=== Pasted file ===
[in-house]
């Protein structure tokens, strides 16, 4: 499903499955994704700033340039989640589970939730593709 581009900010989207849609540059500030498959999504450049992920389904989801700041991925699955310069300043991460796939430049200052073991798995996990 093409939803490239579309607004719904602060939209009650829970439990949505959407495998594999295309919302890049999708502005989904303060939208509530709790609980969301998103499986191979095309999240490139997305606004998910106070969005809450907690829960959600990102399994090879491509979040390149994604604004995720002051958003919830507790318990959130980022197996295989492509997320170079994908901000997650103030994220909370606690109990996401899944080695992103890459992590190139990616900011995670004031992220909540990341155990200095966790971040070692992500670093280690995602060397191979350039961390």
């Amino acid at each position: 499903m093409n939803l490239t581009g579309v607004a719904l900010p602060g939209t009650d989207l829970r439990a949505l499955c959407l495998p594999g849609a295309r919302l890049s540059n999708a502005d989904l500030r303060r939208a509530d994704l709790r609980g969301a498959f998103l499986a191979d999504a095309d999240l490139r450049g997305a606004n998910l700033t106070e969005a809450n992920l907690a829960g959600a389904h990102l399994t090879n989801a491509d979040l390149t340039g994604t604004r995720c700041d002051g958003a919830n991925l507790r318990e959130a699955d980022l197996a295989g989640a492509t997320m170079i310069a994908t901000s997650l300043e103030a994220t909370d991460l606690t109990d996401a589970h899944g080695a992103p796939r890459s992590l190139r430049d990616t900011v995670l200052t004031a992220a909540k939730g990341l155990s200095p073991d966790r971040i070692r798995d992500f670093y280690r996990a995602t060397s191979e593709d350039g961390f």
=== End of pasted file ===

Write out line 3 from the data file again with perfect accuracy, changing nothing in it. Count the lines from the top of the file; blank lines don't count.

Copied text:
């Amino acid at each position: 499903m093409n939803l490239t581009g579309v607004a719904l900010p602060g939209t009650d989207l829970r439990a949505l499955c959407l495998p594999g849609a295309r919302l890049s540059n999708a502005d989904l500030r303060r939208a509530d994704l709790r609980g969301a498959f998103l499986a191979d999504a095309d999240l490139r450049g997305a606004n998910l700033t106070e969005a809450n992920l907690a829960g959600a389904h990102l399994t090879n989801a491509d979040l390149t340039g994604t604004r995720c700041d002051g958003a919830n991925l507790r318990e959130a699955d980022l197996a295989g989640a492509t997320m170079i310069a994908t901000s997650l300043e103030a994220t909370d991460l606690t109990d996401a589970h899944g080695a992103p796939r890459s992590l190139r430049d990616t900011v995670l200052t004031a992220a909540k939730g990341l155990s200095p073991d966790r971040i070692r798995d992500f670093y280690r996990a995602t060397s191979e593709d350039g961390f």